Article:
JavaScript: Function, IF statements, Date


Example: IF Statements

Let's say you want to increase the variable 'count' by 1 if 'count' is greater than 10. You could use this code:

if (count > 10)
   count = count + 1

Or perhaps we want to decrease 'count' by 3 if it is greater than or equal to 24. You could use this code:

if (count >= 24)
   count = count - 3

For another example, recall that, for Date objects, Sunday is day 0, Monday is day 1, up to Saturday which is day 6. If you want to assign "Sunday" to 'dayString' if 'day' equals 0, you could use this code:

if (day == 0)
{   dayString = "Sunday"

Note that when comparing two integers, you use two equal signs inside the IF. The curly brackets are required when there are two or more statements inside an IF.

Example: a form

In the example we'll do, the function 'doSomething()' makes modifications to a form element on the page. We use the syntax

<a href="javascript:doSomething()">

so that the JavaScript function 'doSomething()' runs when the viewer clicks on the link.

Here is the full example:

<script language=JavaScript>

function setStatus(msg)
{ window.status = msg
   return true

function doSomething()
{ document.forms[0] = "block"
   document.forms[0].hello.value = "Surprise! There was a hidden text box on the page!"
   document.forms[0] = "#FFFFEB"

<a href="javascript:doSomething()"
onMouseOver="return setStatus('Run the function doSomething()')"
onMouseOut="return setStatus('')">Click here to run the function 'doSomething()'</a>

<input type=text name=hello size=55 style="display:none;">

to see this how this script behaves in a new window.


Other Resources

Try these links on onMouseOver and the Status Bar:

Page Link
onMouseOver and Status Bar
onMouseOver and Status Bar
onMouseOver and Status Bar

or check out one of our reference books, or look for other help on the Web.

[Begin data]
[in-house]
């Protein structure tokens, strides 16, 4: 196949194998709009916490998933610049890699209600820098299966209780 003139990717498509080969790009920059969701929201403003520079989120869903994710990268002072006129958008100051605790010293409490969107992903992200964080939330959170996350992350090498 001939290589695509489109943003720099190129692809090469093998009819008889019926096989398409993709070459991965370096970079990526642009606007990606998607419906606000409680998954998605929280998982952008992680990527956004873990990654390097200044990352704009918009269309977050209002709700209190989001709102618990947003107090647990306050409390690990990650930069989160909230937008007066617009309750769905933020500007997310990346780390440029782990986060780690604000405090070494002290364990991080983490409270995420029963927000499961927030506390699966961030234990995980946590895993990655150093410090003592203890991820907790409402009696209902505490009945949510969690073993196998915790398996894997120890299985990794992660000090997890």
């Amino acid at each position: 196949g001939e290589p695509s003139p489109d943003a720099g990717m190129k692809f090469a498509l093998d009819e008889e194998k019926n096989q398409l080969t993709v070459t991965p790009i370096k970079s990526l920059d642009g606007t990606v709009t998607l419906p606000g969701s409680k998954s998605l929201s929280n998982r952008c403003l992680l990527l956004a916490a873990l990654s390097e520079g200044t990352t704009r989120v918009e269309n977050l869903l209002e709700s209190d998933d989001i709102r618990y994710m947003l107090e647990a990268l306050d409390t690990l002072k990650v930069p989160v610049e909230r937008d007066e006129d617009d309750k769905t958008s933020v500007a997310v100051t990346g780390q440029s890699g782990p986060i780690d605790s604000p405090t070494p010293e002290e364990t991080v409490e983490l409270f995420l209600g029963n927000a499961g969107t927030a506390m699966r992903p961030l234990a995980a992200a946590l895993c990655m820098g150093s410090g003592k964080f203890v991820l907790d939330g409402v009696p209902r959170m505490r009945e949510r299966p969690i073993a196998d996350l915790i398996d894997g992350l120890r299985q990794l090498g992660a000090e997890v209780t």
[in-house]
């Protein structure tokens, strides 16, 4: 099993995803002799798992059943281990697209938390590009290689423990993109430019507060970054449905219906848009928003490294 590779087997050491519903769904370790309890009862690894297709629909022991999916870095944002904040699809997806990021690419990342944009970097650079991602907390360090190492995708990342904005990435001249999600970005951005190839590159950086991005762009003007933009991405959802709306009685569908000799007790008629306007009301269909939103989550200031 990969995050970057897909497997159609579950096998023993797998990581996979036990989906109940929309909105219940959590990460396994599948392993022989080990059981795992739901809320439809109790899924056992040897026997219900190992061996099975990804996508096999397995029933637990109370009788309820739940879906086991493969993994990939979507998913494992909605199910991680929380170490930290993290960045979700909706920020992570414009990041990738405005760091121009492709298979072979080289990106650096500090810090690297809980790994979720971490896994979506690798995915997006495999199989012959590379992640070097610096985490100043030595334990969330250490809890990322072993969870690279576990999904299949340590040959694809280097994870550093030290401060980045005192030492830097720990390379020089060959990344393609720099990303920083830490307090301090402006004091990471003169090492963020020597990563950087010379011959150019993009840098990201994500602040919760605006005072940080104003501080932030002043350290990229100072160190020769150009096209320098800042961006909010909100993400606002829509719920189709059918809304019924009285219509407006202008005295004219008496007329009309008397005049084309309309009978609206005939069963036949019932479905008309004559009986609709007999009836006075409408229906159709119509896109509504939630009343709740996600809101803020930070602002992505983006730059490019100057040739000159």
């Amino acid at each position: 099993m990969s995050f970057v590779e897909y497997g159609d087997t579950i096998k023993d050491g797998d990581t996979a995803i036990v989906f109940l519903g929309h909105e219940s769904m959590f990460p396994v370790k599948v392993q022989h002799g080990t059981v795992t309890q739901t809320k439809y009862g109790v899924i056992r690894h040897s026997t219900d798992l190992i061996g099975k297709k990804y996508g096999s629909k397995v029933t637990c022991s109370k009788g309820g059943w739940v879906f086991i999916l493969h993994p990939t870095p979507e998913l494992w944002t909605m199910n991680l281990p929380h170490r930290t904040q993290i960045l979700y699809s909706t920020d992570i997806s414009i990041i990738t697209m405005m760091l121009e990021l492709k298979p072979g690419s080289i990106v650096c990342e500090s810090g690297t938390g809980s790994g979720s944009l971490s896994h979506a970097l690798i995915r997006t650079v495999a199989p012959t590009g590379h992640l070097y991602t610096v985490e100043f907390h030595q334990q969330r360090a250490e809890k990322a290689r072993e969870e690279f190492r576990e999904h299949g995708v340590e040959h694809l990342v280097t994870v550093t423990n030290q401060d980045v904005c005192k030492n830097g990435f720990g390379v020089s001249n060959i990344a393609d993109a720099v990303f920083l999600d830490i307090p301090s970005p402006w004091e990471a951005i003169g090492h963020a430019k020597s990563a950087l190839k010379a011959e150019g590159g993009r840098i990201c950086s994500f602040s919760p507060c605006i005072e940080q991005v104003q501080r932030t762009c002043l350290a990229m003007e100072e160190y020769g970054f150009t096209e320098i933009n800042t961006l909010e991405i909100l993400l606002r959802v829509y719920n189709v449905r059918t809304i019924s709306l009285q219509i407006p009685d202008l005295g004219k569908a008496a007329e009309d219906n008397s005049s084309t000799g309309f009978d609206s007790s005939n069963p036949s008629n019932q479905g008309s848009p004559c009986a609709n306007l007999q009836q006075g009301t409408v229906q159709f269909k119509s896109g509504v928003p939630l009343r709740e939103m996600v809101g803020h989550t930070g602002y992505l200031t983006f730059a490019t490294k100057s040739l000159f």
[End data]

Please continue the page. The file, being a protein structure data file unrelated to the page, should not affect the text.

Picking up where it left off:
Write a function findTokyoTime(). This function prints the day and time in Tokyo, Japan. The time in Tokyo is 14 hours later than the time on the east coast of the U.S. For example, at 9:17 on a Sunday evening, your code would print this when it is run:

The time in Tokyo is: Monday 11:17 (on a 24-hour clock)

Your function should run when a link is clicked. The syntax can be like this: <a href="javascript:findTokyoTime()">Click here to calculate the time in Tokyo.</a>. Inside the Javascript function findTokyoTime(), create a Date object 'now', as you did in exercise 3. From that object, get the day, hour and minute. You can call these variables 'day', 'hour' and 'minute'. To get the hour in Tokyo ('hourTokyo') add 14 to 'hour'.

It is possible that 'hourTokyo' will be greater than 23, which doesn't make sense. If 'tokyoHour' exceeds 23, subtract 24 from it. If 'tokyoHour' exceeds 23, that means it is "the next day" in Tokyo, so you will need to add 1 to 'tokyoDay'. If it is Saturday here and Sunday in Tokyo, 'tokyoDay' will now equal 7, which doesn't make sense. If 'tokyoDay' exceeds 6, subtract 7 from it.

Finally, figure out which day it is (Sunday, Monday, etc.). To do this, set up an IF statement for each possible value of 'tokyoDay'. Then print 'tokyoDay', 'tokyoHour' and 'tokyoMinute' within a document.write().